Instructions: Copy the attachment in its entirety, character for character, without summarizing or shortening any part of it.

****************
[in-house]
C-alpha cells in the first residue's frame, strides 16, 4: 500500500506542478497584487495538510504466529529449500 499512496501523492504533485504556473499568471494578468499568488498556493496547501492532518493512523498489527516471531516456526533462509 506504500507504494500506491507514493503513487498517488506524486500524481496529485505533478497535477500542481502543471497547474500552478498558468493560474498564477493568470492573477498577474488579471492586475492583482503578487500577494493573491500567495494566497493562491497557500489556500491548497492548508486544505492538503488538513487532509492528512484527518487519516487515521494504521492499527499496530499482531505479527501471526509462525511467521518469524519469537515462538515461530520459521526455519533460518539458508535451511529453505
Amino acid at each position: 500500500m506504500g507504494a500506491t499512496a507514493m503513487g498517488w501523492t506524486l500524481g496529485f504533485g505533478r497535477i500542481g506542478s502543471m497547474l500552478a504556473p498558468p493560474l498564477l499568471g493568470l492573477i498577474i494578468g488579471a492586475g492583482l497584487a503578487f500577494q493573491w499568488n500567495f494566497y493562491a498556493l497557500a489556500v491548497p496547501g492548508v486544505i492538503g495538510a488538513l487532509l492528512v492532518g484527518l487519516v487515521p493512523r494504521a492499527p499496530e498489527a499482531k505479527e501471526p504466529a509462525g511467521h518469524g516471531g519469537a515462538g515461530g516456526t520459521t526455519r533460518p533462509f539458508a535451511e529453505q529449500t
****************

[in-house]
C-alpha cells in the first residue's frame, strides 16, 4: 500500500506542478497584487495538510504466529529449500 499512496501523492504533485504556473499568471494578468499568488498556493496547501492532518493512523498489527516471531516456526533462509 506504500507504494500506491507514493503513487498517488506524486500524481496529485505533478497535477500542481502543471497547474500552478498558468493560474498564477493568470492573477498577474488579471492586475492583482503578487500577494493573491500567495494566497493562491497557500489556500491548497492548508486544505492538503488538513487532509492528512484527518487519516487515521494504521492499527499496530499482531505479527501471526509462525511467521518469524519469537515462538515461530520459521526455519533460518539458508535451511529453505
Amino acid at each position: 500500500m506504500g507504494a500506491t499512496a507514493m503513487g498517488w501523492t506524486l500524481g496529485f504533485g505533478r497535477i500542481g506542478s502543471m497547474l500552478a504556473p498558468p493560474l498564477l499568471g493568470l492573477i498577474i494578468g488579471a492586475g492583482l497584487a503578487f500577494q493573491w499568488n500567495f494566497y493562491a498556493l497557500a489556500v491548497p496547501g492548508v486544505i492538503g495538510a488538513l487532509l492528512v492532518g484527518l487519516v487515521p493512523r494504521a492499527p499496530e498489527a499482531k505479527e501471526p504466529a509462525g511467521h518469524g516471531g519469537a515462538g515461530g516456526t520459521t526455519r533460518p533462509f539458508a535451511e529453505q529449500t